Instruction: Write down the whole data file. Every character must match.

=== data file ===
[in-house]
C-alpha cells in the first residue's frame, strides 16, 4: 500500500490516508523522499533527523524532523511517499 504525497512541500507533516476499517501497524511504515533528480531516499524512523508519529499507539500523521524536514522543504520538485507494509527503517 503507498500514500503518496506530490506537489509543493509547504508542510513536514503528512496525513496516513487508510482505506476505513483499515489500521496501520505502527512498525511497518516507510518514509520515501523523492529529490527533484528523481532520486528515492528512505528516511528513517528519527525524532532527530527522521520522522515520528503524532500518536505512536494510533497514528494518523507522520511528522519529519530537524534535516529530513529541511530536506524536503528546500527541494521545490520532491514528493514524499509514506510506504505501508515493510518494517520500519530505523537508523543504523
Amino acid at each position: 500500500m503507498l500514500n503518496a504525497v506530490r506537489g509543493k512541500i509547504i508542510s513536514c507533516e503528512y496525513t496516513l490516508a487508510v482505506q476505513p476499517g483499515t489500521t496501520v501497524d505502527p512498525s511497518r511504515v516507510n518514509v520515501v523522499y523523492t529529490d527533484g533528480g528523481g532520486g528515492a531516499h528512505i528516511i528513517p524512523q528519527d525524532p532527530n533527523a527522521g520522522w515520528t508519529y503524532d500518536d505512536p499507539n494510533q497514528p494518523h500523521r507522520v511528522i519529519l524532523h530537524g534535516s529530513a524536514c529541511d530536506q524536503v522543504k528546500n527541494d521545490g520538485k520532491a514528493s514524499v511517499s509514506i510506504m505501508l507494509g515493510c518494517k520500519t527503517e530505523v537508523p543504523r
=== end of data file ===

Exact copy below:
[in-house]
C-alpha cells in the first residue's frame, strides 16, 4: 500500500490516508523522499533527523524532523511517499 504525497512541500507533516476499517501497524511504515533528480531516499524512523508519529499507539500523521524536514522543504520538485507494509527503517 503507498500514500503518496506530490506537489509543493509547504508542510513536514503528512496525513496516513487508510482505506476505513483499515489500521496501520505502527512498525511497518516507510518514509520515501523523492529529490527533484528523481532520486528515492528512505528516511528513517528519527525524532532527530527522521520522522515520528503524532500518536505512536494510533497514528494518523507522520511528522519529519530537524534535516529530513529541511530536506524536503528546500527541494521545490520532491514528493514524499509514506510506504505501508515493510518494517520500519530505523537508523543504523
Amino acid at each position: 500500500m503507498l500514500n503518496a504525497v506530490r506537489g509543493k512541500i509547504i508542510s513536514c507533516e503528512y496525513t496516513l490516508a487508510v482505506q476505513p476499517g483499515t489500521t496501520v501497524d505502527p512498525s511497518r511504515v516507510n518514509v520515501v523522499y523523492t529529490d527533484g533528480g528523481g532520486g528515492a531516499h528512505i528516511i528513517p524512523q528519527d525524532p532527530n533527523a527522521g520522522w515520528t508519529y503524532d500518536d505512536p499507539n494510533q497514528p494518523h500523521r507522520v511528522i519529519l524532523h530537524g534535516s529530513a524536514c529541511d530536506q524536503v522543504k528546500n527541494d521545490g520538485k520532491a514528493s514524499v511517499s509514506i510506504m505501508l507494509g515493510c518494517k520500519t527503517e530505523v537508523p543504523r